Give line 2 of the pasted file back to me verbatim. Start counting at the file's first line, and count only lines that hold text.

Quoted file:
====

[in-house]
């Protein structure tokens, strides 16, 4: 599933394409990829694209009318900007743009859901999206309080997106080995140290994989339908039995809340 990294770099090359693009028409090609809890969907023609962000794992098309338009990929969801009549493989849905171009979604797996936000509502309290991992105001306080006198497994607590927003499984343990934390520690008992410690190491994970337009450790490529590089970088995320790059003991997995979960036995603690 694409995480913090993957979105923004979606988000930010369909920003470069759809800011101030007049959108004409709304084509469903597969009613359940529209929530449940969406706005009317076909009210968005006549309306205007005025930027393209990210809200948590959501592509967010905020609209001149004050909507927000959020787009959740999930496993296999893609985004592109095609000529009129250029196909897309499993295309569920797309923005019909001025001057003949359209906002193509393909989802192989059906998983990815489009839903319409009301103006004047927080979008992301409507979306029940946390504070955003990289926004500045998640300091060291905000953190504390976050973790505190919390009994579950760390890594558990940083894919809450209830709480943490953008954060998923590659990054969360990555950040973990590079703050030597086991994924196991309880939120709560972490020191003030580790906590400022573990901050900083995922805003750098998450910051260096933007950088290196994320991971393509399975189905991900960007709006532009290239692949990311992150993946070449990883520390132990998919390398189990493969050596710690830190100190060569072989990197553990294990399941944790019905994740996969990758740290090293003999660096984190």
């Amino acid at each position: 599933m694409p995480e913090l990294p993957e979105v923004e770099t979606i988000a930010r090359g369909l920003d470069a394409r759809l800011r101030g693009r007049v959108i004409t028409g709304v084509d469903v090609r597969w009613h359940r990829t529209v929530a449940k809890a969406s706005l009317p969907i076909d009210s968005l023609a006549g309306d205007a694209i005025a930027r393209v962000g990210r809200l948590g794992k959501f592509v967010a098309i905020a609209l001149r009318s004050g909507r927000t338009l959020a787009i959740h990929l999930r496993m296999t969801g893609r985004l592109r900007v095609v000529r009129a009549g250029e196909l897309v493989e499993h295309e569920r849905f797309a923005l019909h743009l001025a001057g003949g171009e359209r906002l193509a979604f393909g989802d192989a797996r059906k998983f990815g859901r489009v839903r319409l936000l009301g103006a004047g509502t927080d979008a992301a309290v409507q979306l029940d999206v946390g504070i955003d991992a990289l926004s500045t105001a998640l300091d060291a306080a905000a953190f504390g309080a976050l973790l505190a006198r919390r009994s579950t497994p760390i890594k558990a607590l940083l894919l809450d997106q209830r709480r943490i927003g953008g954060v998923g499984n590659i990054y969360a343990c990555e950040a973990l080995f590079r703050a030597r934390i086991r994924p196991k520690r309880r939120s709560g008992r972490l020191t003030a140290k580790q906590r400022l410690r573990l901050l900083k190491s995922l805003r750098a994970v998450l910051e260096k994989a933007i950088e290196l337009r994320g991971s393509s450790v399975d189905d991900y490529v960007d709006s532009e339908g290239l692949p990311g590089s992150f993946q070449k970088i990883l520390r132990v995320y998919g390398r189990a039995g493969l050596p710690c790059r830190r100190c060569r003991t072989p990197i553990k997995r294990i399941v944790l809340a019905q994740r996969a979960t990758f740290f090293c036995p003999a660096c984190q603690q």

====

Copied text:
């Protein structure tokens, strides 16, 4: 599933394409990829694209009318900007743009859901999206309080997106080995140290994989339908039995809340 990294770099090359693009028409090609809890969907023609962000794992098309338009990929969801009549493989849905171009979604797996936000509502309290991992105001306080006198497994607590927003499984343990934390520690008992410690190491994970337009450790490529590089970088995320790059003991997995979960036995603690 694409995480913090993957979105923004979606988000930010369909920003470069759809800011101030007049959108004409709304084509469903597969009613359940529209929530449940969406706005009317076909009210968005006549309306205007005025930027393209990210809200948590959501592509967010905020609209001149004050909507927000959020787009959740999930496993296999893609985004592109095609000529009129250029196909897309499993295309569920797309923005019909001025001057003949359209906002193509393909989802192989059906998983990815489009839903319409009301103006004047927080979008992301409507979306029940946390504070955003990289926004500045998640300091060291905000953190504390976050973790505190919390009994579950760390890594558990940083894919809450209830709480943490953008954060998923590659990054969360990555950040973990590079703050030597086991994924196991309880939120709560972490020191003030580790906590400022573990901050900083995922805003750098998450910051260096933007950088290196994320991971393509399975189905991900960007709006532009290239692949990311992150993946070449990883520390132990998919390398189990493969050596710690830190100190060569072989990197553990294990399941944790019905994740996969990758740290090293003999660096984190």